Sweet potato cake, tucked into its little glass cake holder for the evening. 

Sweet Potato Cake
Adapted from Melissa Clark's wonderful cookbook Cook This Now. She is both an amazing cook and fabulous food writer with the NY Times. Can you tell I'm a fan?

1 large baked sweet potato, peeled (flesh must be very soft)
1/2 c. vegetable oil
1 c. brown sugar
1 and 3/4 c. PLUS 2 Tbls. all-purpose flour
3/4 tsp. baking soda
1/4 tsp. freshly grated nutmeg
1/8 tsp. allspice
1/2 tsp. kosher salt
2 eggs
1/3 c. milk
1 and 1/2 tsp. vanilla extract
2 Tbls. powdered sugar
1 scant Tbls. brandy or rum
1/2 Tbls. amaretto liquor
2 Tbls. butter

Mash sweet potato into a smooth puree, leaving no chunks. Measure out 3/4 cup of puree and set it aside (give any remaining sweet potato puree to your toddler - he'll eat it up).

Grease an 8" round cake pan with oil or butter. In a medium bowl, whisk all but two Tbls. of the brown sugar (you'll use the remaining 2 Tbls. in the glaze later) with the flour, baking soda, nutmeg, allspice, and salt. In a large bowl, whisk the 3/4 cup sweet potato puree with eggs, milk, vanilla and oil. Stir in dry ingredients. Scrape batter into pan and bake for 1 hour until toothpick inserted in center comes out clean. Transfer to a rack and let cake cool completely in the pan.

When the cake is cool, make the glaze: in a small saucepan, combine remaining 2 Tbls. brown sugar with powdered sugar, liquors, a small pinch of salt, and butter. Cook over moderately low heat until butter is melted, sugar is dissolved, and you have a caramel-like sauce. Turn the cake out of its pan and set it right side up. Drizzle glaze over the top. Serve with cold glasses of milk or hot tea or coffee.

Tuesday, January 1, 2013

Green Soup

On the first day of the New Year, I: 

- Ate leftover risotto for breakfast, a savory breakfast win in a fit of "waste not, want not" leftover madness
- Went sledding with my son, bombing down the hill on my butt 
- Painted a bathroom and a hallway (with lots of kind assistance from my husband)
- Cleaned and semi-organized my pantry. Yes, this is the AFTER picture, in case you were wondering...controlled chaos. 

An excellent start to 2013, I dare say. And then I made a pot of green soup. Looks odd, but totally delicious, and nourishing down to the marrow of your bones. Think of it as jumpstarting the new year with real good goodness. 

Soup is a point of contention in our household.  I love soup, especially brothy, vegetably, beany soups that can be classified as salad in a ladle. Meanwhile, my dear spouse is more of a knife-and-fork kind of guy, although he'll take a bowl of soup if there is enough meat and/or cheese in it to keep a spoon standing upright. So know that I made this green soup for me, just for me, with no expectation that the rest of my family would eat it, but knowing full well that they are totally missing out. 

I poured myself this bowl, took a photo, then ate it.  Then I went back to the pot and stood over the stove, dipping my spoon in and eating more right out of the pot; after all, it's just my soup. It's light and flavorful, with caramelized onions giving it depth in flavor, cayenne pepper adding a little heat and lemon juice bringing sunny brightness. And I don't need to tell you how good you'll feel after eating this much spinach/kale/broccoli/chard/whatever greens you put in this.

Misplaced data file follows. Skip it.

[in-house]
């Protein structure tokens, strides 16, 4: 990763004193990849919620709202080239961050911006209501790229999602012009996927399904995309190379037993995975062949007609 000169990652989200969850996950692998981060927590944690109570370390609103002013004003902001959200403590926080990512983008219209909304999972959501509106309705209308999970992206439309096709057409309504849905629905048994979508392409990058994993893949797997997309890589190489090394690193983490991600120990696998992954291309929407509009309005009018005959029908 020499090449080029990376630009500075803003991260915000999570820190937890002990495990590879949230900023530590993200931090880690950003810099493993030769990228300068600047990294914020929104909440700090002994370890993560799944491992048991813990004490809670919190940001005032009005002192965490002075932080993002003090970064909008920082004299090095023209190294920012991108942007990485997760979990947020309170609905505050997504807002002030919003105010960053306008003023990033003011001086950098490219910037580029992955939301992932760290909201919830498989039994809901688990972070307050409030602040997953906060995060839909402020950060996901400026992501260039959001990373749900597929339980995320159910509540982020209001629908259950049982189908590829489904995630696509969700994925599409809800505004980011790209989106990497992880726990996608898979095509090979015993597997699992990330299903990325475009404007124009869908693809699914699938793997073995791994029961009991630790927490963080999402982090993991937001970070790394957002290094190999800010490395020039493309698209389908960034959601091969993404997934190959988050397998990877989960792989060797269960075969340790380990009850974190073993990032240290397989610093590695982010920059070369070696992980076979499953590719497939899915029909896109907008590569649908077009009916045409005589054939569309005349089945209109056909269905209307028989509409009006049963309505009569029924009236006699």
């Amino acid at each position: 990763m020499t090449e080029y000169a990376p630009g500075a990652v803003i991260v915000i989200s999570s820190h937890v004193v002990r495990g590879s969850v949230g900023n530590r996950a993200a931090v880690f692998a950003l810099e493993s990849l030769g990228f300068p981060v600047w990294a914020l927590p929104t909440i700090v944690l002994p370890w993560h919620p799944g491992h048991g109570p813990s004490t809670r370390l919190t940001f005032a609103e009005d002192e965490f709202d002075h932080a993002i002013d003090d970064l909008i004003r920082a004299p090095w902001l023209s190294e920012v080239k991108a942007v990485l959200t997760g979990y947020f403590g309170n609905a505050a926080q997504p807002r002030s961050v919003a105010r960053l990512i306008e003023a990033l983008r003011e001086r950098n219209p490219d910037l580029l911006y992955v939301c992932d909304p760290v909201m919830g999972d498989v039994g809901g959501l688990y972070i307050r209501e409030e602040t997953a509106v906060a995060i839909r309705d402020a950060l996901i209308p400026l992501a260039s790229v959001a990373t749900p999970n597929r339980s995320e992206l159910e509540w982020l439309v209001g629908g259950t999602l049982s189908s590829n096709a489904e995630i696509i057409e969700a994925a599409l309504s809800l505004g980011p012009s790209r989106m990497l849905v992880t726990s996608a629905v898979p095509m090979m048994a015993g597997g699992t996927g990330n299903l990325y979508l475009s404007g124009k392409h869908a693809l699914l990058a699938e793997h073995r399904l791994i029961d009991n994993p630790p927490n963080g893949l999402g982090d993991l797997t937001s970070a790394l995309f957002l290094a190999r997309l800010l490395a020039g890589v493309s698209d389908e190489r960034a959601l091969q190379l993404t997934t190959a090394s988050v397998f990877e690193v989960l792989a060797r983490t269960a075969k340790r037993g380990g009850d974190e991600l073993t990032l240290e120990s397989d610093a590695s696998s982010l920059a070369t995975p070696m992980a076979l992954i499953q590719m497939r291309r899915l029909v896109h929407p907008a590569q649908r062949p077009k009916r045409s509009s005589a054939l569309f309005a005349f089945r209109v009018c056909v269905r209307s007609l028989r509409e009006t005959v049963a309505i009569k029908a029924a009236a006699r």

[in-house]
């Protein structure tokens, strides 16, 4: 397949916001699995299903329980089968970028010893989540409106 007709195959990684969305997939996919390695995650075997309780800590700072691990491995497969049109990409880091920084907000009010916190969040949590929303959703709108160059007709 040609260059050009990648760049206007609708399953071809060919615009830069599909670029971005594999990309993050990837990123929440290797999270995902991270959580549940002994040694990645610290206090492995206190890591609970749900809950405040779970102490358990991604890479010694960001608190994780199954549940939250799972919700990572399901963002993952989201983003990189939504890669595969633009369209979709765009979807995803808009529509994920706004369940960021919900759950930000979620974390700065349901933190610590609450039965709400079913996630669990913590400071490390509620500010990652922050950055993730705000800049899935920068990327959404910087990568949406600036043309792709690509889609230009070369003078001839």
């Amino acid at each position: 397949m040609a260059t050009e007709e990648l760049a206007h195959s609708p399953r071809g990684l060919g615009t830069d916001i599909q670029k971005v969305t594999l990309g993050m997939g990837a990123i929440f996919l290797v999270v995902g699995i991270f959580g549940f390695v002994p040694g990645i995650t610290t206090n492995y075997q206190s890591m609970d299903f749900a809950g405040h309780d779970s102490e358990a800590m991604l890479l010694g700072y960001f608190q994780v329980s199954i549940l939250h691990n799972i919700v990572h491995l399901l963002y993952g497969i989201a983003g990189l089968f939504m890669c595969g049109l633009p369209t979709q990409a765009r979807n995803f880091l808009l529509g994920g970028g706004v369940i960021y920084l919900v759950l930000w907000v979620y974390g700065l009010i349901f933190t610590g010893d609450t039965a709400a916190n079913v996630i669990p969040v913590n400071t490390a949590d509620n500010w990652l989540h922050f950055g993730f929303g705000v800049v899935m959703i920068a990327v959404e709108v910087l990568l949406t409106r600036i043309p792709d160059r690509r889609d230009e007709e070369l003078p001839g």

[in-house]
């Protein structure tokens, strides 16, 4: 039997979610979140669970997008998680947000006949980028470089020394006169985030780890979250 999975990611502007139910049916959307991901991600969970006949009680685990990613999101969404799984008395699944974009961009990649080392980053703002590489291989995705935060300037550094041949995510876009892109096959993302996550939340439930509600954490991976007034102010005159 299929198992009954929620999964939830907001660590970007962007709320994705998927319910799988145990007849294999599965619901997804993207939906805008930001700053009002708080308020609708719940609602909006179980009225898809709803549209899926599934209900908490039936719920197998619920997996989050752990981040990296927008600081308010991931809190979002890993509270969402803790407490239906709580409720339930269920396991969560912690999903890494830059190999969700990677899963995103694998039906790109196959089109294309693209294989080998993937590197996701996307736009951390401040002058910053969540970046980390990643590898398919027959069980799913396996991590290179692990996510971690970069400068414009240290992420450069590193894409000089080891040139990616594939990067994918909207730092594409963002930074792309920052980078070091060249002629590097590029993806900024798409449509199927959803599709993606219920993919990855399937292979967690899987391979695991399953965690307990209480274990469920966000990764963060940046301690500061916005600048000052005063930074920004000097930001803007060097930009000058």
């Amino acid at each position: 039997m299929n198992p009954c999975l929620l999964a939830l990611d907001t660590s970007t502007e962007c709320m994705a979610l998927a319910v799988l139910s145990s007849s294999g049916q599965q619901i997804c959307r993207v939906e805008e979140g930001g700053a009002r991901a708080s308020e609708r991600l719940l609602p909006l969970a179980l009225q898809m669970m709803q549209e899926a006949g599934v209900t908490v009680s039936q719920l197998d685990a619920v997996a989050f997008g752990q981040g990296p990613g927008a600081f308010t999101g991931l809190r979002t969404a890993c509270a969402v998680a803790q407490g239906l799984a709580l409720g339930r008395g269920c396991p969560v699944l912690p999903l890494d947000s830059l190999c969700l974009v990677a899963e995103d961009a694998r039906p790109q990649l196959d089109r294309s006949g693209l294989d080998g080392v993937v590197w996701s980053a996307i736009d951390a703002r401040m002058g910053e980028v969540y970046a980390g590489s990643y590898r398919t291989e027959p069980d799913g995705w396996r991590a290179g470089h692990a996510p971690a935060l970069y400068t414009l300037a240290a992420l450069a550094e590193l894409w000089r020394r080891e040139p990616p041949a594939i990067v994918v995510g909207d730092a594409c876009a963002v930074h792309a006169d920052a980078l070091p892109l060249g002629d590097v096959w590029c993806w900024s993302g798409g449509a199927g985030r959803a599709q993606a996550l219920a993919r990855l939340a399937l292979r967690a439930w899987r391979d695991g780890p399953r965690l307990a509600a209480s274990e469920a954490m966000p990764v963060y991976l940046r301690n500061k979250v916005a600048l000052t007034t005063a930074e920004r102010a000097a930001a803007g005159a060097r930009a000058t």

Oh, but one tip: after eating this soup, check your smile. No one wants to start the New Year with spinach between their teeth. 

Green Soup
From the lovely book Love Soup. The recipe is completely open to variation. I used kale, broccoli puree that I had in the freezer, and spinach. It's worth noting that 101 Cookbooks did a gorgeous, not pureed version with ginger - check it out here. Use what you have, waste not, want not. 

2 Tbls. olive oil
2 medium yellow onions, chopped
1 tsp. salt
1/4 cup arborio rice OR 1 small potato
1 lb. greens: chard, kale, mustard greens, beet greens, broccoli, turnip greens...whatever
12 oz. spinach
4 c. vegetable broth
Big pinch cayenne pepper
1 Tbls. lemon juice (or more to taste)

Heat oil in large skillet over high heat. Add onions and 1/4 tsp. salt; cook, stirring, until onions begin to brown, about 5 mins. Reduce heat to low, add 2 Tbls. water and cover. Cook, stirring occasionally, until onions are greatly reduced and have a caramel color, 25 mins. 

Meanwhile, combine 3 c. water, remaining 3/4 tsp. salt, and rice (or potato) in a soup pot. Bring to a boil. Reduce heat to a simmer, cover and cook 15 mins. Trim ribs and tough stems from greens and spinach; discard. Coarsely chop greens and spinach, keeping them separate. 

When rice has cooked 15 mins, stir in greens (not the spinach yet). Cover and cook 10 mins. When onions are caramelized, add them to rice along with spinach, broth and cayenne. Cook until spinach is tender but still bright green, about 5 mins more. 

Puree soup in pot using either immersion blender or in batches in regular blender. Stir in lemon juice and garnish with extra olive oil.